Be they seed specialists, plant nurseries, compost suppliers, makers of snazzy secateurs, or purveyors of all things gardening, I have always been interested in the business of horticulture. I have the utmost respect for those whom, steered by green passion, are able to identify a market and turn that into a successful business. A regular trade (show) flat footer, I come across all sorts of cunning introductions and innovations. More importantly though, I thereby meet the people behind the brands and businesses. This is the first of a series, introducing some of the intriguing brains behind the brands that make up the horticultural industry. Fear not, these posts are not adverts, nor am I in any way financially ensconced with any of the companies in the line-up. No order nor agenda, just a series of articles written by one person, whom simply admires the work of another.
Julia Leakey is the Product Designer & Range Development at Crocus. A fellow Kenyan born & bred, Julia Leakey has enriched Crocus with her product sourcing & design skills for 12 years, and is the genius behind the Crocus Collection. No need for introductions, Crocus is an industry powerhouse, famed for their incredible Chelsea Show Garden collaborations; one of the best mail-order nurseries in the trade, and purveyors of all sorts of delectable garden goodies. The Crocus collection, very much Julia’s baby, has always intrigued me for it’s cunning product lines and boasts all manner of items, such as cloches, lighting, plant supports, tools & accessories and some of the best bird feeders on the market.
All in the family
Part of the famous Leakey clan, Julia is the granddaughter of Louis & Mary Leakey, the paleo-anthropologists who discovered the first fossilised Proconsul skull in the Olduvai Gorge, in Tanzania. Julia, close to her talented grandmother, credits Mary for her choice of career path in the arts, as Mary was a noted illustrator. Mary’s incredible illustrations documented the Hominin fossils, ancient stone tools and cave paintings.
Less known perhaps, was the incredible love the ‘grande dame of archaeology’ had for Dalmatians. The Leakey’s founded the Dalmatian Club of East Africa, passing on that spotty passion through the generations. Always adorned with a Maasai collar, Julia’s beloved Dalmatian ‘Molo’, proudly roamed the streets of London just as Mary’s precious Dalmatians did on every expedition and excavation in the African Bush. I’d hazard a guess though that Molo never encountered a Baboon on Hampstead Heath…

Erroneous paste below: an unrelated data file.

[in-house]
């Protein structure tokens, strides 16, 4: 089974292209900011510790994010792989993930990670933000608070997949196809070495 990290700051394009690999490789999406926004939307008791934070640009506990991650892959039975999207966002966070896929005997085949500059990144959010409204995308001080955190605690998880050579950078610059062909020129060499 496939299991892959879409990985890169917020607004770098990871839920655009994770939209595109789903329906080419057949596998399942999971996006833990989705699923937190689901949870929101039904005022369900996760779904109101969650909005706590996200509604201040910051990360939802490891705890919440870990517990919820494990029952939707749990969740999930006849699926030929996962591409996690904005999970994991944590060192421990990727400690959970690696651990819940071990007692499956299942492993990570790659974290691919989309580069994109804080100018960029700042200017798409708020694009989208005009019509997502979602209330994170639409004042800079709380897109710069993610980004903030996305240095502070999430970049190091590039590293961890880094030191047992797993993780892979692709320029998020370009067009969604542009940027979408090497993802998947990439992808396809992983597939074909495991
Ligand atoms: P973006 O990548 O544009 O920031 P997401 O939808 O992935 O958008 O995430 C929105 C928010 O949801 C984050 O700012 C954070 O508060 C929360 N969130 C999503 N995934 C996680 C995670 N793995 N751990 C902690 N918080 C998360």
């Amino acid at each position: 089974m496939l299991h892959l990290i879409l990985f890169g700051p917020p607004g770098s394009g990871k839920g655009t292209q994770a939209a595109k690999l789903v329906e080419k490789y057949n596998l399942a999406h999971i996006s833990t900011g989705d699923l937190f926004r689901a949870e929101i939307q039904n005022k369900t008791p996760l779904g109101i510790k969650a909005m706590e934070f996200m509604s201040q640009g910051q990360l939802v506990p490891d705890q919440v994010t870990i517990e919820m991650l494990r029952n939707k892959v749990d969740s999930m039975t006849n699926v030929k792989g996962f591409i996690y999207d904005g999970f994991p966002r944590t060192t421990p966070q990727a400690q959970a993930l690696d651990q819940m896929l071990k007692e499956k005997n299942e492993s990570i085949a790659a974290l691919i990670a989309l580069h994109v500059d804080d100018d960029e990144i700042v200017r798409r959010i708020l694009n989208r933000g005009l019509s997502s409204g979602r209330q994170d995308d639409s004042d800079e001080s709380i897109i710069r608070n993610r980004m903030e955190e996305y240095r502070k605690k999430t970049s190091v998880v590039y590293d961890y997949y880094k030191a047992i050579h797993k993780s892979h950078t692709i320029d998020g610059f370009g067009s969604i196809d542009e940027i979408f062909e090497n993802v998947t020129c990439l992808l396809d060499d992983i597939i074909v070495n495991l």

After completing her A-levels in Kenya, Julia set sail for her arts career in the UK. She completed her Art Foundation course in Lincolnshire, followed swiftly by a sparkly BA and eventually by an even sparklier Masters in Furniture Design at Royal College of Art.
Long time readers of said blog will have spotted our mutual Kenyan link, but unfortunately our paths didn’t cross growing up in Kenya, only to meet many years later at a trade press event in London. Though, as pupils at rival schools we probably would have been staunch childhood adversaries anyway. She did mention that when she was let out of her (obviously crummy) school, the Leakey clan used our school’s pool on weekends in which I’m sure they took their revenge for the invariably terrible sports thrashings…
Her talents quickly spotted by none other than Sir Terence Conran, Julia worked with the great man on the Conran collection, ever honing her designer skills. Habitat followed, designing all manner of trendy products for the household furnishings giant. She worked on a worthy project called LOSA (London South Africa), where as one of the designers, Julia worked with local communities and crafters in rural Kwa Zuklu Natal and designers in London, to create a truly original collection of homewares. The collection was launched at Sotherby’s and sold through Conran worldwide. Production continues in South Africa, where as a result of the project over 900 people were trained in new craft skills. In her words, ‘it was this project, that truly cemented the link between my background of growing up in the bush in Kenya, with my design career in London‘. Sainsbury’s swiftly followed, enticing the designer to enhance their outdoor offerings, kitchen paraphernalia and ‘all sorts‘.